He had to put up with this JW man coming to him everyday, giving him grief over what he believed as a Christian. Everyday my former boss put up with this. He is retelling this story to me as we are driving one day in the company truck. You know what finally silenced this guy? My boss says he just simple told the guy what Christ had done for him. He just told him about the day he knelt down and asked Jesus to come in to his heart and life. Jesus forgave him for his sins. When he got up after that prayer everything changed and he was a brand new man. The JW guy just sat there and listened. He got up, shook my boss' hand and never said another word to him about anything. 

There is another matter that needs to be covered here. The giving and receiving of the Holy Spirit. 
Not only is there a moment when a person comes to the saving knowledge of Jesus Christ, but there is also a moment when the Holy Spirit comes. This is sadly something that we need yet is missed by so many. We need to power of the Spirit! But, how does that happen? In many cases, the Holy Spirit is given by the laying on of hands. The Apostles, John and Peter, come down to Samaria to see about all the news they are hearing. We when arrive, they pray for all the people who have come to Jesus. They lay their hands on them and they receive the Holy Spirit. 

This next part troubles me. 
When Simon, this former sorcerer now come to Jesus, sees that the Spirit is given by the laying on of hands, he offers money to the Apostles in order to get that same blessing. I am mystified. Why not just comes to the Apostles and say, "Hey, lay your hands right here! PRAY FOR ME!" It is as if the sorcerer has now become to misguided follower. How many people have simply given their money to Simon over the years without even thinking about it? It is truly sad how quickly some people will jump to the point of wanting to give up all they have in order to get that "power". That thing they crave. Simon has been tricking people all these years. Now he sees the real Source of all power and can't dish out his money fast enough to get his hands on it.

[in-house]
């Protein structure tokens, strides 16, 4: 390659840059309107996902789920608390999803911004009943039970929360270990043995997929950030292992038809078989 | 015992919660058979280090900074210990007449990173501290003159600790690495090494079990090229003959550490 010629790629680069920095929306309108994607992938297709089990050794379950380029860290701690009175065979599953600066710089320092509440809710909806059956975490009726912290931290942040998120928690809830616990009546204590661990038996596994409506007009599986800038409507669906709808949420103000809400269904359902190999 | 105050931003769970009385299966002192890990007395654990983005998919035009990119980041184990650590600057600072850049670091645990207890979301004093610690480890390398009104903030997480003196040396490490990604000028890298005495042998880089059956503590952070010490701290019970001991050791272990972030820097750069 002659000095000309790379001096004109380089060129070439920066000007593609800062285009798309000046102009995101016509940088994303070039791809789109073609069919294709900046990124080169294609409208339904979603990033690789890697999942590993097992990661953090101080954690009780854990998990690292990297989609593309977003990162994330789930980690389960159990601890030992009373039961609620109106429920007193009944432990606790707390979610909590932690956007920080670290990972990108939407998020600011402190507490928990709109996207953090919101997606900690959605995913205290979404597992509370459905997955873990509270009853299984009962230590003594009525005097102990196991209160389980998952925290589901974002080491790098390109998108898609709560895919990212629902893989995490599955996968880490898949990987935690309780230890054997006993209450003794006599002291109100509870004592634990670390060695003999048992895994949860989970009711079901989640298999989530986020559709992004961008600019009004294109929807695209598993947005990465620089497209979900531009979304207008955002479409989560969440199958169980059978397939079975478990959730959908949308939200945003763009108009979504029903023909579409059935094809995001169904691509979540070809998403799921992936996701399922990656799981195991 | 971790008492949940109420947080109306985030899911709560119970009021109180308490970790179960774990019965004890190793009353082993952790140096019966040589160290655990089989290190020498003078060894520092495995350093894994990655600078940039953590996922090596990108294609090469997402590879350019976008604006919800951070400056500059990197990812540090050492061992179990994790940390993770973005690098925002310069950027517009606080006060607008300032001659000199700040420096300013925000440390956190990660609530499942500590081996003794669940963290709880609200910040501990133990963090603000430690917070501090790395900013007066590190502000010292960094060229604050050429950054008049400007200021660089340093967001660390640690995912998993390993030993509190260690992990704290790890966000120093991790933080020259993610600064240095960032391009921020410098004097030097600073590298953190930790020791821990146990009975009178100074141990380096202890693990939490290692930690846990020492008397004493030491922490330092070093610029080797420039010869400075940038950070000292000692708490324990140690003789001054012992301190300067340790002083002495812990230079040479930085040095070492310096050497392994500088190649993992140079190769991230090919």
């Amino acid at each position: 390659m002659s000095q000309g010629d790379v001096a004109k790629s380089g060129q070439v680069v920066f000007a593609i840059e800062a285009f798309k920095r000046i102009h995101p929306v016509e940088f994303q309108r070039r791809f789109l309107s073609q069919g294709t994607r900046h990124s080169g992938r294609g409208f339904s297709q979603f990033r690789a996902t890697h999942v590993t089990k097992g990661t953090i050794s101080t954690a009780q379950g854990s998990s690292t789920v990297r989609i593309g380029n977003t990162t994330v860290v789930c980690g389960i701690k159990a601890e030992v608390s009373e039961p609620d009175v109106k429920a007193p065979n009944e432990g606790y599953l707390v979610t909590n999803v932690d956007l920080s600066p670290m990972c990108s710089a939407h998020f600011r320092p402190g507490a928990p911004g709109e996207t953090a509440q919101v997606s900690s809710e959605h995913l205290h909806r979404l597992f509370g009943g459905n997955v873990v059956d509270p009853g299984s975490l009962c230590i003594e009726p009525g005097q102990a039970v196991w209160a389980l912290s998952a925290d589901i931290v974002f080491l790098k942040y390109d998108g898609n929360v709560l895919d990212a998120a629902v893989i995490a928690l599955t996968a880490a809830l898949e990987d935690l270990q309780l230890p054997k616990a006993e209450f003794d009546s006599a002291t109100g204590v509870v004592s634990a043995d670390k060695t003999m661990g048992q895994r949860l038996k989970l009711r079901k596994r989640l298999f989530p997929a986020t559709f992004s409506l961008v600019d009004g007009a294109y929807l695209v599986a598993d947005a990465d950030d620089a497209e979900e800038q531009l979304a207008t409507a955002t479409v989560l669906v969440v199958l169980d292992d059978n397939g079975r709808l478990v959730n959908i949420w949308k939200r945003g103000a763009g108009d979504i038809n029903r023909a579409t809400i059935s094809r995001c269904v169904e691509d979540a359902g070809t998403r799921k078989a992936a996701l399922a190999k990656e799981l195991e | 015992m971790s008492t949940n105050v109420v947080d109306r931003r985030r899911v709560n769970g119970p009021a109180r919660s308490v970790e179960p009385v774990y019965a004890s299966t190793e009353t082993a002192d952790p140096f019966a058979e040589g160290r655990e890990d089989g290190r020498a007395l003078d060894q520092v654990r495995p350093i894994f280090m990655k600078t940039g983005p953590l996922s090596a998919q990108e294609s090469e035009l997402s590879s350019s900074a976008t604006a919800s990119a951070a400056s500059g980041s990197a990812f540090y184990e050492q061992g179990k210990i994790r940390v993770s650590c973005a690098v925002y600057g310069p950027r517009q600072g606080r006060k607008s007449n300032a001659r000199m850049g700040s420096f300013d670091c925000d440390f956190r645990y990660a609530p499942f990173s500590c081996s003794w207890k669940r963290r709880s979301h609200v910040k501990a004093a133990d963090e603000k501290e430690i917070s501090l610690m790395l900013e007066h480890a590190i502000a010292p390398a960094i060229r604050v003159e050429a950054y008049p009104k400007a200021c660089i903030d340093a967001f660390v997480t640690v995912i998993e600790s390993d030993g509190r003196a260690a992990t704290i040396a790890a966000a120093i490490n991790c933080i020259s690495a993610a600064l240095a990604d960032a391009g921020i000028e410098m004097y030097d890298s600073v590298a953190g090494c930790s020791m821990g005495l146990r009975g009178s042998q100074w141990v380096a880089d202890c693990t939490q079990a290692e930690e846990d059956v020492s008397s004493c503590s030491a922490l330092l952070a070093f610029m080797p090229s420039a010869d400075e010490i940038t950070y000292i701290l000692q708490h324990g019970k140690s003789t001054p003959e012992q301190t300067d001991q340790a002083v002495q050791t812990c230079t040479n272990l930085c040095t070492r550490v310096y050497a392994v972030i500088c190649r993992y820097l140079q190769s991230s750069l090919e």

"May your money perish with you, because you thought you could buy the gift of God with money!" 

We cannot buy our way in to what God offer. Some folks think they can do enough good things in life that God will show them favor and blessing. Not how it works. We simply come. We simply ask. We simply receive. "Pray for me!" If that's the kind of blessing you are looking to receive, a blessing that doesn't come with a price tag, then come and ask. 

Receive the Holy Spirit.

Thursday, August 13, 2015

Joy in the Morning

Weeping may endure for a night.

Acts 8:1-8

New International Version (NIV)    scripture courtesy of
8 And Saul approved of their killing him.

The Church Persecuted and Scattered

On that day a great persecution broke out against the church in Jerusalem, and all except the apostles were scattered throughout Judea and Samaria. Godly men buried Stephen and mourned deeply for him. But Saul began to destroy the church. Going from house to house, he dragged off both men and women and put them in prison.